3/11. It may not be as famous as 9/11, but at least here in Japan, it’s a day that will never be forgotten. The triple disaster of the Great East Japan Earthquake, the tsunami that followed, and the explosion at the Daiichi Nuclear Power Plant are all events that still resonate in Japan today. It’s only been 8 years since the disaster, and while the effects are still be felt, especially in the Tohoku region, a lot has been done since then to help the people and the region get back on their feet.

Japan is home to many islands, but the four big ones are Hokkaido, Honshu, Kyushu, and Shikoku. Honshu is the main island that most people visit, and generally speaking they stick to the area between Tokyo and Hiroshima. A few might venture a bit north of Tokyo to visit Nikko or possibly Sendai, but that’s about it. Tokyo and the surrounding prefectures are known as the Kanto area, the region north of that is Tohoku. This area has never been on the tourist trail for anyone really, Japanese or foreign. It’s not known for any big sites, has limited transportation issues, and is very rural. But it was thrust into the world’s spotlight on March 11, 2011, when the very large tsunami hit the coast, all the way from Fukushima in the south to Aomori in the North. The hardest hit area, in terms of damage and lives lost, was the in the city of Ishinomaki, Miyagi-ken’s second largest city (after Sendai).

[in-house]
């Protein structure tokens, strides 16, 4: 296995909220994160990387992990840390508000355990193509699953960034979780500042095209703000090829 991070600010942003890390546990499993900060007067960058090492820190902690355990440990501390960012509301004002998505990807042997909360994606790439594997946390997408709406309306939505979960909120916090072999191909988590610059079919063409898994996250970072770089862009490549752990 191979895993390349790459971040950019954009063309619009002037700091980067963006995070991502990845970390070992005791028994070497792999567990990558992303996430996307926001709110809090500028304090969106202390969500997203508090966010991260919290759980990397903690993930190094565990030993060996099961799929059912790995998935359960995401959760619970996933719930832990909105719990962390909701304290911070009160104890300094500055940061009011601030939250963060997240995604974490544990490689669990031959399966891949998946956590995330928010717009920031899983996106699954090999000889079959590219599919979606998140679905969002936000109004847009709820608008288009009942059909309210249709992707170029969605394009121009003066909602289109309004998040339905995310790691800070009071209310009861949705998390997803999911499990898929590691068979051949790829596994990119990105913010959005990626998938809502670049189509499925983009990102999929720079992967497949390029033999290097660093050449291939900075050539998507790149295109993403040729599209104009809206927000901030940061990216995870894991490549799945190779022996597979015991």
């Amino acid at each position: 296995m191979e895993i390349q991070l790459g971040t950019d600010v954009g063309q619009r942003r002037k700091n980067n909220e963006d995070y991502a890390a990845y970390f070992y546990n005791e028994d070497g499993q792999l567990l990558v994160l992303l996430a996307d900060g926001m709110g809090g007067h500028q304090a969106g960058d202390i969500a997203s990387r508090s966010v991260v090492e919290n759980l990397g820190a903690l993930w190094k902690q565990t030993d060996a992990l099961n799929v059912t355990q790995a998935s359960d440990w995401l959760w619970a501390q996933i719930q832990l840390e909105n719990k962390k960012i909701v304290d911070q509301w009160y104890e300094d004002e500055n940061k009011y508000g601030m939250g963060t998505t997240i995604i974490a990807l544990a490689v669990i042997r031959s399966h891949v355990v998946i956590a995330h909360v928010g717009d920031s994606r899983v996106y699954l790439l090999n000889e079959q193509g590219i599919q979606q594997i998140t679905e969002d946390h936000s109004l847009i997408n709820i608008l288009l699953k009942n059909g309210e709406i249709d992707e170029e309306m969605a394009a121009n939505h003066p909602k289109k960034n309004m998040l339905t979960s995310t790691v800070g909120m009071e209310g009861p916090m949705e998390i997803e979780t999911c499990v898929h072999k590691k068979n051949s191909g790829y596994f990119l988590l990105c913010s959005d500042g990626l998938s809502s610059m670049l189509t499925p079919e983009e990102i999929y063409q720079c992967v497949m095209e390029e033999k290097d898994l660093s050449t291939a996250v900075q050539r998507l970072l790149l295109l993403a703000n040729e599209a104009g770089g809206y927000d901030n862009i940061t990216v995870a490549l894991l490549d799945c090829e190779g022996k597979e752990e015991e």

Ishinomaki is really a collection of towns that forms the municipality, and a lot of them were based further inland from the sea, with only the rivers connecting them to that larger waterway. That said, this area has a long history of experiencing tsunamis, and most people know what to do. After an earthquake, head to higher ground until the tsunami alert has passed. This usually was the right thing to do, but what about an earthquake that happened half a world away? In 1960, the largest earthquake ever recorded (9.4-9.6) hit Valdivia, Chile. 22 hours later, the tsunami (5.5 metres) hit the coast of Japan, killing 138 people. This was something they couldn’t have prepared for, as they didn’t know it was coming. Older people in the area still remember this event, and there are “tsunami” high water markers in this region, but, like so many things in life, it is easy to become blasé about recurring events. Earthquakes, tsunamis, and typhoons are all a regular part of Japanese life, you can’t stop for every single warning. Unfortunately, in this case, even if you were prepared, nothing could have helped when a 10-to 20-to 40-metre (depending on location) high tsunami hits you. The odds of something like that happening are so remote, it’s almost inconceivable.

So early March is time when most schools are finishing up for the year (the new school year starts April 1st), and a lot of them were finishing up for the day and/or having graduation ceremonies when the earthquake hit at 14:46. As a result, either students were already on their way home, or waiting to go home at that time. This was a really big earthquake, going on for 4-6 minutes (most last less than 30 seconds), and there was considerable damage. But, schools have policies in place, and most of them sent remaining students, teachers, and staff to higher ground. However, one school did not. The teachers argued for most of the 45 minutes they had before the tsunami hit about what to do, and when they finally decided to move, it was to go downhill. They were on their way to a “safe” location when virtually everyone got swept away by the incoming wave. Only 4 students who were there made it out alive (two because they disobeyed their teachers and ran to higher ground instead). (If you are interested in reading more about this, please read Richard Lloyd Parry’s excellent “Ghosts of the Tsunami“).